To determine the association between preadmission oral corticosteroid receipt and the development of acute respiratory distress syndrome in critically ill patients with sepsis.
Retrospective observational study.
Medical, surgical, trauma, and cardiovascular ICUs of an academic medical center.
A total of 1,080 critically ill patients with sepsis.
The unadjusted occurrence rate of acute respiratory distress syndrome within 96 hours of ICU admission was 35% among patients who had received oral corticosteroids compared with 42% among those who had not (p = 0.107). In a multivariable analysis controlling for prespecified confounders, preadmission oral corticosteroids were associated with a lower incidence of acute respiratory distress syndrome in the 96 hours after ICU admission (odds ratio, 0.53; 95% CI, 0.33–0.84; p = 0.008), a finding that persisted in multiple sensitivity analyses. The median daily dose of oral corticosteroids among the 165 patients receiving oral corticosteroids, in prednisone equivalents, was 10 mg (interquartile range, 5–30 mg). Higher doses of preadmission oral corticosteroids were associated with a lower incidence of acute respiratory distress syndrome (odds ratio for 30 mg of prednisone compared with 5 mg 0.53; 95% CI, 0.32–0.86). In multivariable analyses, preadmission oral corticosteroids were not associated with in-hospital mortality (odds ratio, 1.41; 95% CI, 0.87–2.28; p = 0.164), ICU length of stay (odds ratio, 0.90; 95% CI, 0.63–1.30; p = 0.585), or ventilator-free days (odds ratio, 1.06; 95% CI, 0.71–1.57; p = 0.783).
Among ICU patients with sepsis, preadmission oral corticosteroids were independently associated with a lower incidence of early acute respiratory distress syndrome.
Supplemental Digital Content is available in the text.
1Division of Allergy, Pulmonary, and Critical Care Medicine, Vanderbilt University Medical Center, Nashville, TN.
2Division of Cardiology, University of Colorado Medical Center, Denver, CO.
3Department of Pathology, Microbiology and Immunology, Vanderbilt University School of Medicine, Nashville, TN.
4Department of Biostatistics, Vanderbilt University Medical Center, Nashville, TN.
5Section of Pulmonary/Critical Care & Allergy/Immunology, Louisiana State University School of Medicine, New Orleans, LA.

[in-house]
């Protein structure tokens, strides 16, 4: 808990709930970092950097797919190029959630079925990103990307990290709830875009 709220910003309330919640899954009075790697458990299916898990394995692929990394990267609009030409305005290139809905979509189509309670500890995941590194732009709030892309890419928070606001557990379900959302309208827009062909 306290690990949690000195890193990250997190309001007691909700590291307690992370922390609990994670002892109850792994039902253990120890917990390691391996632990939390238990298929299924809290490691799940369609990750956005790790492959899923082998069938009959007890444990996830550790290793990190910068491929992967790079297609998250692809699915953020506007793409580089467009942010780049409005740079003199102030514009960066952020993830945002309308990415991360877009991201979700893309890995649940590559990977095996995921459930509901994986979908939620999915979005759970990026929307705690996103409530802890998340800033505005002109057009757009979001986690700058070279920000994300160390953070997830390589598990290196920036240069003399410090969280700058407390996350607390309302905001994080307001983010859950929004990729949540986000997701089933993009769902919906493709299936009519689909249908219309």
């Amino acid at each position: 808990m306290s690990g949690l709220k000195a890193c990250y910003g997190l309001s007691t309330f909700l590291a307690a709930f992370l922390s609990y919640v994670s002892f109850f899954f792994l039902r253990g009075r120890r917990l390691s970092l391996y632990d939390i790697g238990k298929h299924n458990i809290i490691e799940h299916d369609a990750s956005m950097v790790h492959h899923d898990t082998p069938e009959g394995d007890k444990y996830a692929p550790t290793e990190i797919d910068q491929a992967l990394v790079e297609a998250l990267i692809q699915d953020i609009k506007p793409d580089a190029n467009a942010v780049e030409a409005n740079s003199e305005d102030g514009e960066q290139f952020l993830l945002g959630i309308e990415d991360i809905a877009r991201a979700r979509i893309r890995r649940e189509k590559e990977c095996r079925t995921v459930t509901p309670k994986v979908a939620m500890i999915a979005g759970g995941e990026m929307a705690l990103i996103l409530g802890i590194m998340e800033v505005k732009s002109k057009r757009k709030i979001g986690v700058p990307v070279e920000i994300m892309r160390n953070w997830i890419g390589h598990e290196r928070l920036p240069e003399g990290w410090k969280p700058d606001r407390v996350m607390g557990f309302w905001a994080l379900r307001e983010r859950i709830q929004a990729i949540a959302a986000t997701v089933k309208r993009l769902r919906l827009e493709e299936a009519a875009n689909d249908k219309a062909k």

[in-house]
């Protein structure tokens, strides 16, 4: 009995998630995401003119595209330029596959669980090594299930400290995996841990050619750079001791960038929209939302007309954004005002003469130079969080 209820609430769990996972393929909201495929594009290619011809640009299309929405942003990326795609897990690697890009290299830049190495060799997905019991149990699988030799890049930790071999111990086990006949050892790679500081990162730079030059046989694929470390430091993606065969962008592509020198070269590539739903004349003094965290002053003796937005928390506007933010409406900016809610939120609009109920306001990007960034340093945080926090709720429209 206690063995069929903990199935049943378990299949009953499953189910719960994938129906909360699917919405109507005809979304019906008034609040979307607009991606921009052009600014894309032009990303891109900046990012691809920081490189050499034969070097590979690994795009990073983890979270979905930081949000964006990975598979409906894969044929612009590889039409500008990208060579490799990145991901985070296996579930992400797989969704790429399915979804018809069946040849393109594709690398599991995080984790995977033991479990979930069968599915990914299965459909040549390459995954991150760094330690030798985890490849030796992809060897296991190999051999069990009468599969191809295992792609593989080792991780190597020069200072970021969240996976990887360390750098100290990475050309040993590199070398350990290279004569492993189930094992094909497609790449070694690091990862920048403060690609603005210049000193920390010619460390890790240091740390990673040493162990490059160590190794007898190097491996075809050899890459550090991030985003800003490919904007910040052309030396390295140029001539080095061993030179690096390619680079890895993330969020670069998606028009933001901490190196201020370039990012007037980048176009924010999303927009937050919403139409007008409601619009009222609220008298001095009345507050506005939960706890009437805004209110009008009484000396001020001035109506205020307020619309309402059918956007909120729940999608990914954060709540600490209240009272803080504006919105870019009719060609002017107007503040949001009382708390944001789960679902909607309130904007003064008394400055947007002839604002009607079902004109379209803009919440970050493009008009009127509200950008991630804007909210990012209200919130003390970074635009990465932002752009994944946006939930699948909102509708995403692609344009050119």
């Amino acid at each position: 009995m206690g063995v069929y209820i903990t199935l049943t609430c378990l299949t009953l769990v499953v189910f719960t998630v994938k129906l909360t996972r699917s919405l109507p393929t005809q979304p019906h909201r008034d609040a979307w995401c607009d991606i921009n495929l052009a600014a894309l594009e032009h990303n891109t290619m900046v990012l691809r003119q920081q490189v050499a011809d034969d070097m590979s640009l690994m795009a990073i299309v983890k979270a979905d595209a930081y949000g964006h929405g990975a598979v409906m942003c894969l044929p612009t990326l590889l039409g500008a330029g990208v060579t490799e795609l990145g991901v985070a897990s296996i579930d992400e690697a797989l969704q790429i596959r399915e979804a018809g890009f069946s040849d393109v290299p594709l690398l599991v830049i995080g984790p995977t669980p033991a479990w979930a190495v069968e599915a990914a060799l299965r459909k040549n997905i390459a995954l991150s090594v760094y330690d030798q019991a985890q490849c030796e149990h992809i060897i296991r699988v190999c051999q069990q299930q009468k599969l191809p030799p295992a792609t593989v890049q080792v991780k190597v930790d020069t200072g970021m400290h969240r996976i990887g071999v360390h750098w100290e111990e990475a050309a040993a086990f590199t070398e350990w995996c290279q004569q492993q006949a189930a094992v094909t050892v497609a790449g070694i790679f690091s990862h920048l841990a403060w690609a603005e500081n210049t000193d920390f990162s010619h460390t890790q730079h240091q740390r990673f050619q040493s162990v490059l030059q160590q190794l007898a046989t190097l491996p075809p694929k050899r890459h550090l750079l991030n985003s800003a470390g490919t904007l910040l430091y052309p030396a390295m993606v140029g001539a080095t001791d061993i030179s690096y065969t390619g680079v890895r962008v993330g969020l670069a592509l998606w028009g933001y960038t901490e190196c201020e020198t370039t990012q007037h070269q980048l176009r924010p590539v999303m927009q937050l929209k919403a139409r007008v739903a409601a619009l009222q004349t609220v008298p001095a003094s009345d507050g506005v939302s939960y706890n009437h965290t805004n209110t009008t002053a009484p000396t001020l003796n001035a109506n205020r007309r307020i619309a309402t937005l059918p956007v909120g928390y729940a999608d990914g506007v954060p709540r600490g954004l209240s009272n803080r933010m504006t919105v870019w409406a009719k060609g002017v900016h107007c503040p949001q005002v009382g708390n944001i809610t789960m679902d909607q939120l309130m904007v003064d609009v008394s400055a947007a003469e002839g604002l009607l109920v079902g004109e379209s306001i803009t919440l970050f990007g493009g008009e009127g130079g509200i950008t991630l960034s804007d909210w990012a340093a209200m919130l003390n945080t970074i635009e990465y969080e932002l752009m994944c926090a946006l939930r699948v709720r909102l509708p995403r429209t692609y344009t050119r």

*See also p. 910.
Some of the results of this study have been previously reported in the form of an abstract: McGuinn E, Semler MW, Janz D, et al: Pre-admission oral steroids are associated with a decreased risk of ARDS in ICU patients with sepsis. Crit Care Med 2014; 42:A61.
Drs. McKown, McGuinn, Wang, and Semler had full access to all the data in the study and take responsibility for the integrity of the data and the accuracy of the data analysis.
Drs. McGuinn, Ware, Rice, and Semler contributed in study concept and design; Drs. McGuinn, Ware, Janz, and Semler contributed in acquisition of data; Drs. McKown, McGuinn, Wang, Rice, and Semler contributed in analysis and interpretation of data; Drs. McKown and Semler contributed in drafting of the article; Drs. McKown, McGuinn, Ware, Wang, Janz, Rice, and Semler contributed in critical revision of the article for important intellectual content; Drs. McKown, Wang, and Semler contributed in statistical analysis.
Supplemental digital content is available for this article. Direct URL citations appear in the printed text and are provided in the HTML and PDF versions of this article on the journal’s website (http://journals.lww.com/ccmjournal).
Supported, in part, by National Institutes of Health (NIH) HL103836 (Dr. Ware), NIH T32 HL087738 09 (Drs. Janz and Semler), and NIH R34 HL105869 (Dr. Rice). Biostatistical support was provided by Vanderbilt Institute for Clinical and Translational Research grant support—NIH CTSA UL1TR000445.
Dr. Ware received support for article research from the National Institutes of Health (NIH) National Heart, Lung, and Blood Institute (NHLBI) through grant HL103836. She disclosed past consulting with Boehringer, Ingelheim, and Abbot. Her institution received funding from Boehringer Ingelheim (research grant), Global Blood Therapeutics (research grant), and the NIH through NHLBI grant HL103836. She received funding from Hemocue (consulting). Drs. Janz and Semler received funding from the NIH through the NHLBI T32 award HL087738 09. Dr. Rice received salary support from the NIH through the NHLBI grant HL105869. He received funding from GlaxoSmithKline, Avisa Pharma, LLC, and Cumberland Pharmaceutical. Biostatistical support was provided by Vanderbilt Institute for Clinical and Translational Research grant support through the NIH National Center for Advancing Translational Sciences UL1TR000445 grant. The remaining authors have disclosed that they do not have any potential conflicts of interest.
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